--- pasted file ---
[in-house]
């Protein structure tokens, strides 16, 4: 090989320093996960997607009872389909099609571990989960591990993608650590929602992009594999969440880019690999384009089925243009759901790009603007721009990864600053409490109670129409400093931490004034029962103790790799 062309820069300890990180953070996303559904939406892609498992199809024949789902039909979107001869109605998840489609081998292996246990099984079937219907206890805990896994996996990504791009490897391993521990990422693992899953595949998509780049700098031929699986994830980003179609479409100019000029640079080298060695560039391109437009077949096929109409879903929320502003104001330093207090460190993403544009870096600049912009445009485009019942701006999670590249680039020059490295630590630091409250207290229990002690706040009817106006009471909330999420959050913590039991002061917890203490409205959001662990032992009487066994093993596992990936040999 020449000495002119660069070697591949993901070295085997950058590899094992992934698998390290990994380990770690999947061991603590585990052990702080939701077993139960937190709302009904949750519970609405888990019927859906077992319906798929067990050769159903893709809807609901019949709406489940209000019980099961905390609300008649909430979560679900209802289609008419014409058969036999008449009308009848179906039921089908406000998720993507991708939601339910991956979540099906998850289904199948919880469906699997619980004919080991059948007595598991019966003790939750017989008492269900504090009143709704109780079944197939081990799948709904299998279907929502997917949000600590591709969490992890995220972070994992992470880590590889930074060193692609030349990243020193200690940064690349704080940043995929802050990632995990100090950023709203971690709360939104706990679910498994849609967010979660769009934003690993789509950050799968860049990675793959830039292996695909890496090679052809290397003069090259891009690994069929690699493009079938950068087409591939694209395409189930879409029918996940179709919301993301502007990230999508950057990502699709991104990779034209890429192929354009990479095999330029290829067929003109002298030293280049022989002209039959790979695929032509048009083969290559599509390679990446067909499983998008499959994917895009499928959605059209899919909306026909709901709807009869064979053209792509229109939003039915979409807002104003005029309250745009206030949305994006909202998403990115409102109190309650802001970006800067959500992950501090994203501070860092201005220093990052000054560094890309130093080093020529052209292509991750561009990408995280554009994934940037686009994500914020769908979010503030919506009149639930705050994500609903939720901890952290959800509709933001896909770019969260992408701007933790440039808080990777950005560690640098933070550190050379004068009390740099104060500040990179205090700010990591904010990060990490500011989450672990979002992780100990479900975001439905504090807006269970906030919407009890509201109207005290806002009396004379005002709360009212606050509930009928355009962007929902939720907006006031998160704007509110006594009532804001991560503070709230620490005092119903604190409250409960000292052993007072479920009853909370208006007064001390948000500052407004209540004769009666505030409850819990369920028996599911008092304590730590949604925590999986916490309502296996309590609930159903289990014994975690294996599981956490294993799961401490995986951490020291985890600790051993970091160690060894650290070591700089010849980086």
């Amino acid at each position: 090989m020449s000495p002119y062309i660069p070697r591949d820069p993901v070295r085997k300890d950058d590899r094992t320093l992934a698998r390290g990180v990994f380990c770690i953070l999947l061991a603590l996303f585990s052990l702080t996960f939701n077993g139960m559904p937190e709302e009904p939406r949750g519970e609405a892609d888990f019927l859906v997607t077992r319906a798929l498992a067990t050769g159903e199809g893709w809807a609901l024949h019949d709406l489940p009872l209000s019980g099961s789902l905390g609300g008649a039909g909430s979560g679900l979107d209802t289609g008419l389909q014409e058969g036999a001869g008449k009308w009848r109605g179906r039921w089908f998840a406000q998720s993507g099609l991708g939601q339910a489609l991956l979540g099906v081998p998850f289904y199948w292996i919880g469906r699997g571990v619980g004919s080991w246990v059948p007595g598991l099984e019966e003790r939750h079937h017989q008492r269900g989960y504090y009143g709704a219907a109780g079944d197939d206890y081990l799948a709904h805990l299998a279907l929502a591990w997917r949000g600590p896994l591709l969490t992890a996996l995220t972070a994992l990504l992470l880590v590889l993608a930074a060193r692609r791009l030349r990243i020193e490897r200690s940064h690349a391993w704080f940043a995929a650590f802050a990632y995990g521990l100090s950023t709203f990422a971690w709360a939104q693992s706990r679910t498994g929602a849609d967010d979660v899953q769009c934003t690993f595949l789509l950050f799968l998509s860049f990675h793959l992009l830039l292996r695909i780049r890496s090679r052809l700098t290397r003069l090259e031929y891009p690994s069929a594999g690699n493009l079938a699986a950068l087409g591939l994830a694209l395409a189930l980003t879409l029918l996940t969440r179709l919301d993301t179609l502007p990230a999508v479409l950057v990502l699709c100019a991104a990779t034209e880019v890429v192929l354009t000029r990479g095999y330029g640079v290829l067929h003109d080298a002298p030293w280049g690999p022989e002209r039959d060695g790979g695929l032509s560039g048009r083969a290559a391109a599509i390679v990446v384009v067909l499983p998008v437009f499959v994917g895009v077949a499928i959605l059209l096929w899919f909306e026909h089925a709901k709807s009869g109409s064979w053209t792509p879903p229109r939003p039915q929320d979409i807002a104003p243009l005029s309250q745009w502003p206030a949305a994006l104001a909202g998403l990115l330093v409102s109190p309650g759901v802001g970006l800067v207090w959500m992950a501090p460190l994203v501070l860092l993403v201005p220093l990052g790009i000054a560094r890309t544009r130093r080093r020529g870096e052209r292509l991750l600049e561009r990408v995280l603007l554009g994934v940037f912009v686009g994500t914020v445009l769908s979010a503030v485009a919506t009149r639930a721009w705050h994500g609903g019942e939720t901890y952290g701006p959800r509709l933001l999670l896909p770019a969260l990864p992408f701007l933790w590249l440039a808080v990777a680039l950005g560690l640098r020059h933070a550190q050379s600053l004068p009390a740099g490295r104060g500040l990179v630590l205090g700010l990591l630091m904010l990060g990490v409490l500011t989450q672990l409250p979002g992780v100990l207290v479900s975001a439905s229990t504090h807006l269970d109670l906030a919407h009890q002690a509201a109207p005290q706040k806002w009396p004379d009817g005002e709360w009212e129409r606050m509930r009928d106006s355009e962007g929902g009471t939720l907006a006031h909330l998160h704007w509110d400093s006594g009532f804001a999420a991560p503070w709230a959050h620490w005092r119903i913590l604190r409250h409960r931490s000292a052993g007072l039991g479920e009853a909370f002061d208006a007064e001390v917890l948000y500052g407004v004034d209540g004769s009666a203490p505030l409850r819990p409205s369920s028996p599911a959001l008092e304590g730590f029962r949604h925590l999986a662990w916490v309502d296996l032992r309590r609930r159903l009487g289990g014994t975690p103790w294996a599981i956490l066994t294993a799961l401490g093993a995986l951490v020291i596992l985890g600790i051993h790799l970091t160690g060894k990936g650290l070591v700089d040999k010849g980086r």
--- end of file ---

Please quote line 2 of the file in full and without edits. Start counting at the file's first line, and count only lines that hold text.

């Protein structure tokens, strides 16, 4: 090989320093996960997607009872389909099609571990989960591990993608650590929602992009594999969440880019690999384009089925243009759901790009603007721009990864600053409490109670129409400093931490004034029962103790790799 062309820069300890990180953070996303559904939406892609498992199809024949789902039909979107001869109605998840489609081998292996246990099984079937219907206890805990896994996996990504791009490897391993521990990422693992899953595949998509780049700098031929699986994830980003179609479409100019000029640079080298060695560039391109437009077949096929109409879903929320502003104001330093207090460190993403544009870096600049912009445009485009019942701006999670590249680039020059490295630590630091409250207290229990002690706040009817106006009471909330999420959050913590039991002061917890203490409205959001662990032992009487066994093993596992990936040999 020449000495002119660069070697591949993901070295085997950058590899094992992934698998390290990994380990770690999947061991603590585990052990702080939701077993139960937190709302009904949750519970609405888990019927859906077992319906798929067990050769159903893709809807609901019949709406489940209000019980099961905390609300008649909430979560679900209802289609008419014409058969036999008449009308009848179906039921089908406000998720993507991708939601339910991956979540099906998850289904199948919880469906699997619980004919080991059948007595598991019966003790939750017989008492269900504090009143709704109780079944197939081990799948709904299998279907929502997917949000600590591709969490992890995220972070994992992470880590590889930074060193692609030349990243020193200690940064690349704080940043995929802050990632995990100090950023709203971690709360939104706990679910498994849609967010979660769009934003690993789509950050799968860049990675793959830039292996695909890496090679052809290397003069090259891009690994069929690699493009079938950068087409591939694209395409189930879409029918996940179709919301993301502007990230999508950057990502699709991104990779034209890429192929354009990479095999330029290829067929003109002298030293280049022989002209039959790979695929032509048009083969290559599509390679990446067909499983998008499959994917895009499928959605059209899919909306026909709901709807009869064979053209792509229109939003039915979409807002104003005029309250745009206030949305994006909202998403990115409102109190309650802001970006800067959500992950501090994203501070860092201005220093990052000054560094890309130093080093020529052209292509991750561009990408995280554009994934940037686009994500914020769908979010503030919506009149639930705050994500609903939720901890952290959800509709933001896909770019969260992408701007933790440039808080990777950005560690640098933070550190050379004068009390740099104060500040990179205090700010990591904010990060990490500011989450672990979002992780100990479900975001439905504090807006269970906030919407009890509201109207005290806002009396004379005002709360009212606050509930009928355009962007929902939720907006006031998160704007509110006594009532804001991560503070709230620490005092119903604190409250409960000292052993007072479920009853909370208006007064001390948000500052407004209540004769009666505030409850819990369920028996599911008092304590730590949604925590999986916490309502296996309590609930159903289990014994975690294996599981956490294993799961401490995986951490020291985890600790051993970091160690060894650290070591700089010849980086």